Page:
Sunday, October 13, 2013

The Doctor and the Power of Love

It started with I find deep thoughts sometimes do.   I don't know what it is; perhaps it's the open ended visual cues or perhaps the studiedly casual interaction that allows free space for the mind to work.  Whatever it is, I found myself mentally returning over and over again to a Doctor Who image I had re-pinned along the way.  I had retained it because it touched me; its message was one of love, of River's love for the Doctor being great enough to set aside her own feelings to allow him to have his. And somewhere, right in the middle of thinking about that, I realized something.  I realized why I loved Matt Smith's iteration of the Doctor and why I judge the writing of the character so harshly. 

It's because I empathize.

The Doctor is a silly, weird soul.  We all know that. There's a childishness, a joyous naievete about him that makes us, as viewers, fall in love with him.  We love his joy in the small things, his vivacious confidence and willingness to find wonder and hope anywhere.  But that joy is balanced  by the knowledge that the Doctor is a madman with a box, the last of his kind, a being with darker secrets and moral ambiguities than most of us will ever dream.  That's the character, and that's the pull on us as viewers.  We know, every last fan, that the Doctor's unflinching optimism, his determination to win, to save the people and the race he loves, is a conscious, unrelenting choice flavored with more than a little desperation.

Back on Pinterest, staring at that picture of the Doctor weeping over the loss of his friends, falling apart as the woman who loved him held strong to allow that moment of weakness, my chest tightened up.  I understood.  The doctor was devastated because he couldn't save the people he loves. He knows what he is capable of, and knowing that, he holds himself to an impossible standard of perfection.  He has to win; he has to protect his friends because that is how he defines himself. That is who he is.  Every loss of someone he loves, someone he is sworn to protect, is a direct attack on who he is. It is a failure that echoes across his identity, an irreconcilable wrong.  The Doctor does not make mistakes; he has to believe with every fiber of his being that he can succeed. If he admits anything else, he admits it only in the dark shadows of solitude. He cannot's not who he is, who he needs to be. 

I understand that on a deep, visceral level.  For the entirety of my formative years, I was told that I was special, that I needed to adhere to a higher standard, that my parents' expectations of me were high because that was reasonable...for me.  At the same time, I failed over and over, the small failures that come with life and particularly with childhood.  Yet each one was a blow for me because I had failed the people I loved; I had fallen short of the expectations that had been instilled in me.  I had to be the one to be responsible because that's who I was; who I was expected to be.  It wasn't about doing things or accomplishing things for was about maintaining the expectations of the people I loved, the people I was responsible to and protecting them and their image of who I was.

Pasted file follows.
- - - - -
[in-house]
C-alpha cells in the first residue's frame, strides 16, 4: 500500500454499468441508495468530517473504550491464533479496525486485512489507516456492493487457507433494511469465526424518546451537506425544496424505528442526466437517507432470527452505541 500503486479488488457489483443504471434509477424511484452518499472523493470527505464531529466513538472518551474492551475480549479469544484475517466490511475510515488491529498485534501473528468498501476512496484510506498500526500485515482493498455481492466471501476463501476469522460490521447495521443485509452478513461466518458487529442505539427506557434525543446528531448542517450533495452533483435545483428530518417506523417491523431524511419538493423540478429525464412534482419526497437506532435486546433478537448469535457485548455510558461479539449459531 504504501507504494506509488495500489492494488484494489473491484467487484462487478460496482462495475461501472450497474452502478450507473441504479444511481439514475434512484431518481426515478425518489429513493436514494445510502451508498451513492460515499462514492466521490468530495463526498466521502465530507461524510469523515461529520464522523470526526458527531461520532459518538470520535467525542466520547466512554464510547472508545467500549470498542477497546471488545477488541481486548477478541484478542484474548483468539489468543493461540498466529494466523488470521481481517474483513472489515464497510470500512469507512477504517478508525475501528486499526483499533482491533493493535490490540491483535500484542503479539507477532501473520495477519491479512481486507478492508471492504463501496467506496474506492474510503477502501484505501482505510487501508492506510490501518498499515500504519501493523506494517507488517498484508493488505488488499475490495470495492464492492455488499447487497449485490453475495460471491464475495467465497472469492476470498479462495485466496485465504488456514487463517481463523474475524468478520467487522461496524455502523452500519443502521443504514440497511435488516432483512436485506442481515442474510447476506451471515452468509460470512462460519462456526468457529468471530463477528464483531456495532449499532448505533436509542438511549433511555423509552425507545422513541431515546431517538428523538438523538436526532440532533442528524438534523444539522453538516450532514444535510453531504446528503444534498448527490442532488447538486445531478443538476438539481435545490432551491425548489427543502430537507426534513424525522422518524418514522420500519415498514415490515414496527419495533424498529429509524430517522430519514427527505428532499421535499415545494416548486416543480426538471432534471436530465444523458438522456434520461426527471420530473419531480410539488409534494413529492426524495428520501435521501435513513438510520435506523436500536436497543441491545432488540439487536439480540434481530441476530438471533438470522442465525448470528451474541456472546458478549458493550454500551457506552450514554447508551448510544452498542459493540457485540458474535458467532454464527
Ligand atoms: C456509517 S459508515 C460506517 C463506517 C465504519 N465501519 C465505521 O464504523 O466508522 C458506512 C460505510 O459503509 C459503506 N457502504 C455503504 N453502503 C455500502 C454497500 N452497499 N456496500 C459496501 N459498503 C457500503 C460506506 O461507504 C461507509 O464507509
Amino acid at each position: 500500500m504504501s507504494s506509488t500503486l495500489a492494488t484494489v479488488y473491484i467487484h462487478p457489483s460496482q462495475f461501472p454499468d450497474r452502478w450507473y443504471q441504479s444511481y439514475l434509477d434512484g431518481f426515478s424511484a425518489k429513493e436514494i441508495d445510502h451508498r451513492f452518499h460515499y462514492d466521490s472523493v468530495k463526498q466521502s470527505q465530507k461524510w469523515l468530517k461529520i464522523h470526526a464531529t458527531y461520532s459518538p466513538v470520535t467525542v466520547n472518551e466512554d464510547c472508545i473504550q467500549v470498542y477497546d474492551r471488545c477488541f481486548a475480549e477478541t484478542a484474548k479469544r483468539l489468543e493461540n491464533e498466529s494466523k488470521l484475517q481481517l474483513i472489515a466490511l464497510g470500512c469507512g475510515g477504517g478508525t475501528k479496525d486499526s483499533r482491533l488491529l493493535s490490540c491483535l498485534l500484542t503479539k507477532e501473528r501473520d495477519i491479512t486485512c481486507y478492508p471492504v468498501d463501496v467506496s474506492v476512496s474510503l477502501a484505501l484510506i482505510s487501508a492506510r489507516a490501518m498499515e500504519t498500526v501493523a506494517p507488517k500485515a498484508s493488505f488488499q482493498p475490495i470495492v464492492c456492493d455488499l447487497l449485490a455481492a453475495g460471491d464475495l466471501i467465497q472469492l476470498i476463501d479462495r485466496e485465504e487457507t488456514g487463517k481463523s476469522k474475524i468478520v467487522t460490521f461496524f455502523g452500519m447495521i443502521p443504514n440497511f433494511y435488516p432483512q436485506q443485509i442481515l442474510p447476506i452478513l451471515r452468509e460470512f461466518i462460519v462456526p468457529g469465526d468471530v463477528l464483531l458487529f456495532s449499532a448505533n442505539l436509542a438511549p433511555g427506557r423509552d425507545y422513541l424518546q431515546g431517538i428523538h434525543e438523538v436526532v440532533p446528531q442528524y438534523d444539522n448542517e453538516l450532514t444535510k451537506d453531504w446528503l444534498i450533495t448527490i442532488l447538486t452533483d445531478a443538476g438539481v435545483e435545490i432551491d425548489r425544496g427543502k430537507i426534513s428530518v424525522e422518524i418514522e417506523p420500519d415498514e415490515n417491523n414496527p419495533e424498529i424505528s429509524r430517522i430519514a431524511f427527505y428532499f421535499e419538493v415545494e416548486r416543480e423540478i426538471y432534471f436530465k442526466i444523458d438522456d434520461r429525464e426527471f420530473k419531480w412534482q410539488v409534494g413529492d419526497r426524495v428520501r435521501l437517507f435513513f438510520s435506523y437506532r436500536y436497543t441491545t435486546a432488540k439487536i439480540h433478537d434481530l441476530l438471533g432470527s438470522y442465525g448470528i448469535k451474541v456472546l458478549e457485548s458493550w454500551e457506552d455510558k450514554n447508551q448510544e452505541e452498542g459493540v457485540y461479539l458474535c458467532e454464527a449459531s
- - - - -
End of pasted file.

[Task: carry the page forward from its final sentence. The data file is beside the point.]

That standard of perfection and protection has served me well over the years.  People perceive me as capable and responsible. I worked my way into the job I wanted by being willing to defy the odds, take the risks, do the work, and handle everything without help.  People hand off their work and responsibility to me with the assumption that I will do what they want...and make it look easy.  And I usually do, without anyone but those nearest to me ever seeing the tears or the frustration or the late nights.  I have to make it look's who I have to be. 

I understand the Doctor's drive; his need to be "the Doctor."  I resonate with his determination to save the world...every time...his borderline desperation that drives him to take any risk to do what needs to be done, and the agony and self-loathing that overwhelm him when he fails. That's why the silly picture touched me so deeply.  River knew that too...and she loves the Doctor enough to let him collapse, to let him be overwhelmed and to defend him when he cannot defend himself.  And she doesn't condemn him.

I know from my own experience that when you are the strong one, the responsible one, the one who always handles things, falling apart is unacceptable.  When you crumble, when you lash out, at yourself or someone else, people's feelings swing from love to loathing far too easily.  Instead of sympathy, instead of being willing to let that moment pass, that moment becomes another ghost, something that haunts you as a weakness, another unforgivable imperfection, something you'll never live down.  It takes a true friend, someone who loves you for who you really are, to get past that and to accept that the intensity of the cracks are an indication of the strength holding the vessel together. 

River was that person.  She loves the Doctor, not for what he does or how he does it.  She loves him for himself...failures, triumphs and all.  Even when he is overwhelmed, even when he lashes out unfairly, even when he falls, she loves him.  I have only one person in my life like that, and I am married to him.  Seeing that image of River strong enough to let the Doctor fall made me grateful.  It reminded me of something important about who I am, and it reminded me of the difference between a so called "friend" and someone who loves you.

1 comment:

  1. Damn Girl...

    Know that you have never failed me. I have always felt you are perfect the way you are, and a success no matter what happens.

    Love you Wendy.